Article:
* Third of Nigeria, Algerian exports in limbo as shale booms
* Price war between oil exporters seen heating up
* Asian refiners prefer heavier, diesel rich grades
By Julia Payne and Emma Farge
LONDON/GENEVA, Feb 26 African crude exports to the United States could slip to a trickle this year as the world's top oil consumer enjoys a shale oil boom, allowing China, often now the buyer of last resort, to become ever more choosy.
The dire prospects for West African and Algerian exports to the U.S. is also stoking competition among producers, which must sell to a reduced pool of Asian and European clients.
And the growing glut of sweet oil in the Atlantic Basin has already started creating price havoc from last year and this will likely heat up in 2013.
Angola has lost the U.S as its top buyer, which last year accounted for just 11 percent of exports, behind China and India.
"There will be a greater competition to make up for a fall in sales to its (Angola's) once largest market and ... oil prices may fall as a consequence," Sandra Julio, President and CEO of Angolan state oil firm Sonangol's trading branch, said in a company document.
Analysts estimate that some 900,000 bpd of Nigerian and Algerian crude oil, accounting for more than 1 percent of global supply, is soon to be displaced in the U.S. market by shale oil.
Top U.S. refiners Valero and Phillips 66 said they have stopped importing light, sweet oil to the U.S. Gulf coast as new shale oil production combined with better pipeline flows has yielded cheaper domestic alternatives.
"The Seaway ramp-up and the other pipeline start-ups make it possible that WAF (West African) flows to the U.S. will fall to zero by end-2013," Citi analysts said, referring to the pipeline linking the U.S. mid-continent to Gulf Coast refiners.
For a graphic of U.S. imports by country see: here
Nigeria currently exports about 700,000 bpd, or one third, of its crude to the United States out of a total of 2 million-2.2 million bpd. At its peak, Nigeria used to export around 1.6 million to the U.S.
Nigeria's standard crude Qua Iboe traditionally sells at a premium of $1-$3 per barrel to benchmark Brent and Algeria's Saharan Blend at between flat to a premium of $2 per barrel.
Both grades have traded regularly below traditional levels in the past 12 months. A 10-cent drop in prices for Nigeria's oil means a yearly loss of around $70 million.
Nigeria has already sold cargoes for around 40 cents less than the official selling price this year, according to estimates by the pan-African Ecobank.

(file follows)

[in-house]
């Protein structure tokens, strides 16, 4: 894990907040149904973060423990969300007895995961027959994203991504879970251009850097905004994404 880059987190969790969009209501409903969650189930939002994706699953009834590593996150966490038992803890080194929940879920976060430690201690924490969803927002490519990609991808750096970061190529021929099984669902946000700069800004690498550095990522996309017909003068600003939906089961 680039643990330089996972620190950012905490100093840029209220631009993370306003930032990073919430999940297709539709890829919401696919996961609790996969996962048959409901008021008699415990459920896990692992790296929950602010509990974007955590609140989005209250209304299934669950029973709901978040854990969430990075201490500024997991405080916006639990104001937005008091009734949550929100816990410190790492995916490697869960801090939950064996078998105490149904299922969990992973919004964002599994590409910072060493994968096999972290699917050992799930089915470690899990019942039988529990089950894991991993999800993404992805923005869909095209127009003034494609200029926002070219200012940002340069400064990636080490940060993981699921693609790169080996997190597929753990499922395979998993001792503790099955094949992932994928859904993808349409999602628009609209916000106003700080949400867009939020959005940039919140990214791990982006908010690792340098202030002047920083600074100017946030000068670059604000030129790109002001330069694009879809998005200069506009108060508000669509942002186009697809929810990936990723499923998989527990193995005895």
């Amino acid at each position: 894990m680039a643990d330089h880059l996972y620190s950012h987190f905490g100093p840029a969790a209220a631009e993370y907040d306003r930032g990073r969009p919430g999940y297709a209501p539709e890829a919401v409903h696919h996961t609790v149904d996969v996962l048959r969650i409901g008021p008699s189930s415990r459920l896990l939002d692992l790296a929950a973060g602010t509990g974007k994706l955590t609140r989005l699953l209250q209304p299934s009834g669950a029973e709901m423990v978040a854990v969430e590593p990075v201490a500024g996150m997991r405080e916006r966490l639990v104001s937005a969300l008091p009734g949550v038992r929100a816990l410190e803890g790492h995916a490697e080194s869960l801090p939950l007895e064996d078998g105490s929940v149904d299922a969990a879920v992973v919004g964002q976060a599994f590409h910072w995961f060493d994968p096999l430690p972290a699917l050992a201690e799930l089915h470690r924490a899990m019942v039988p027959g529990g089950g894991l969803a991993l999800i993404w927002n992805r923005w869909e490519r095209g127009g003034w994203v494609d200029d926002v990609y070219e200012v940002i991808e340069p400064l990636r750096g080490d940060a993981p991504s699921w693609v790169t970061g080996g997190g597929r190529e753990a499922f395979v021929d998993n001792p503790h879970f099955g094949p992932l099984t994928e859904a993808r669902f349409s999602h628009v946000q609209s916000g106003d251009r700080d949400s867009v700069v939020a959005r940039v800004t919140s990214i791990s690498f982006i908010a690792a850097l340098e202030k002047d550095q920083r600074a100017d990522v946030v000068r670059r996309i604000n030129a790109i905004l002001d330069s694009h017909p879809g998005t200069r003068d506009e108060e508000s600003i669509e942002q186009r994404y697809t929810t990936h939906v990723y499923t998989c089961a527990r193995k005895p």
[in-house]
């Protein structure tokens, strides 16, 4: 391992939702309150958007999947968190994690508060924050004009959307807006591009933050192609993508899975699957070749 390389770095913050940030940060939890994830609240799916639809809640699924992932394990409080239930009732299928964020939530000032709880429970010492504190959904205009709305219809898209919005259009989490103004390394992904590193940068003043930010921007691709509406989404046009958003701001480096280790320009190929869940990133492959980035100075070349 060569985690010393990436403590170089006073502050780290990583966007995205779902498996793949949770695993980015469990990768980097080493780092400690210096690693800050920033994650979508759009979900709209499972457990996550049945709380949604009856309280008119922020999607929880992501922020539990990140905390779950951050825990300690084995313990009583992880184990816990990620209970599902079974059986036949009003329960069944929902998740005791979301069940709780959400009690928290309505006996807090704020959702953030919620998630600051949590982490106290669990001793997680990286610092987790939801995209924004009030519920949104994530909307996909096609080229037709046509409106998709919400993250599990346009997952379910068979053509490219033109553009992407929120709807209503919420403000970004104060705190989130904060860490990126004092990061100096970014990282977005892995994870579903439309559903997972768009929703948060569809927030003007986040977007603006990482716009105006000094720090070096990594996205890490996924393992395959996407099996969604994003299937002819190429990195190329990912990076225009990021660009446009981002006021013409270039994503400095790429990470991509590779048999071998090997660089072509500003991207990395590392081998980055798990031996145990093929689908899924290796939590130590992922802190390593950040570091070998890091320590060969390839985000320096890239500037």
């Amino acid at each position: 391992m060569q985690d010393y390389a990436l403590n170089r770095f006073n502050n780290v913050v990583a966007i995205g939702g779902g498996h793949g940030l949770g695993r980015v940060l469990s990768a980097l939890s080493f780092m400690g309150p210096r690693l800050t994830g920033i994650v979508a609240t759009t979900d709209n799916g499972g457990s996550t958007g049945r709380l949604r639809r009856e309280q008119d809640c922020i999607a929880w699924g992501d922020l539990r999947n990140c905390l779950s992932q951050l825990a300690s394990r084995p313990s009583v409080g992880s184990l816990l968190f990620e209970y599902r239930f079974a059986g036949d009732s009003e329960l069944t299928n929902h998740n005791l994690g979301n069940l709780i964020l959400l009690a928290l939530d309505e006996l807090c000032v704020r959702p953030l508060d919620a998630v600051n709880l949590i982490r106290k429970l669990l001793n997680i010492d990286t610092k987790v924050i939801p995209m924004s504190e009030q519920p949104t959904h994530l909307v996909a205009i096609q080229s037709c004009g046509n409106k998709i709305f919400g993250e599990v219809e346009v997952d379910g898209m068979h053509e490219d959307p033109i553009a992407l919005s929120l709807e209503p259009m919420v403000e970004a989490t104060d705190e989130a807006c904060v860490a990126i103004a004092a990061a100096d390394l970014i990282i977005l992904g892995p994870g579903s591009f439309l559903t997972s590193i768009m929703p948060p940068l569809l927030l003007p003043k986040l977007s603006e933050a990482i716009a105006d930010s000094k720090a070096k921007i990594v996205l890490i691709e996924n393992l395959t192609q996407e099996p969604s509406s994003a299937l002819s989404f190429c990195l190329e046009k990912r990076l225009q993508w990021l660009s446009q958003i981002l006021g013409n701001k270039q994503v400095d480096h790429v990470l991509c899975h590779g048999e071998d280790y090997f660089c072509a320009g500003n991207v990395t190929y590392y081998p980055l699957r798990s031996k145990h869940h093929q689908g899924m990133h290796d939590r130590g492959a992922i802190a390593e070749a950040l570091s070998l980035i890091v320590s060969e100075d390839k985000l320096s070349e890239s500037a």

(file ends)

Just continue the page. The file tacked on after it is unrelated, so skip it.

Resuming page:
Nearly half of Algeria's exports of around 650,000 bpd used to go to the Americas, mostly to the U.S. Gulf coast but now the total trans-Atlantic volume fluctuates at around a third of exports and are nearly all absorbed into Quebec, Canada.
That means close to 200,000 bpd of Algeria's light sweet Saharan Blend crude oil exports will also be seeking new customers soon.
Valero is set to buy more U.S. light sweet crude for its 265,000 bpd Canadian refinery in Saint-Romuald, Quebec starting at the end of the year.
TOO LIGHT FOR ASIA
Producers of the light, sweet crudes have been able to divert some cargoes eastwards and West African exports to Asia rose to a record high last year.
But a flattening in Chinese demand and a preference for diesel-rich heavier grades at new refineries will cap demand.
"Asian refiners do not like light grades. They like sweet medium grades," a Chinese trader said, adding Libyan crude and some relatively cheap Australian light grades suit Asia better.
Refinery closures in Europe have increased competition among African producers for Asian clients and Libya - once mostly an exporter to Europe - now counts China as its number 2 buyer, after Italy, with 13 percent of purchases.
Recent import tenders show that Asian buyers like Indian Oil Corp and Indonesia's Petral flit between purchases from Algeria, Libya and Nigeria, depending on who can offer the best price.
Exports of Algerian crude to Asia spiked in late spring of 2012 but mainly because Saharan Blend dropped to over a $3 discount to dated Brent, a record low.
Algerian crude already competes with West African crudes in Northwest Europe to replace depleting North Sea production, but the competition will intensify as even Canadian grades will need to find new buyers.
The shale boom in the U.S. has also started displacing Canada's own exports from Newfoundland. More than 2 million barrels of Canadian crude reached Northwest Europe between December and January and some will go as far as Chile in March.
The process of revising prices to be more competitive is likely to be painful for countries like Nigeria which are used to charging a big premium for their gasoline-rich oil, ideally matched for U.S. refiners and once considered top quality oil.
"At these prices Asia is not going to take more than they are currently taking," said a trader with a Chinese refiner.
Prices for West African crude, set at a differential to global crude benchmark dated Brent, are at risk of falling steeply in order to lure more buyers, Citi said.
"U.S. shale oil and an increase in their gas production is already affecting our exports to the United States. Bear in mind that the United States is one of our major importers in this sector," Nigerian Oil Minister Diezani Alison-Madueke was quoted as saying at a conference in Abuja last week.
For a related story, see: (Additional reporting by Dasha Afanasieva; editing by James Jukwey)
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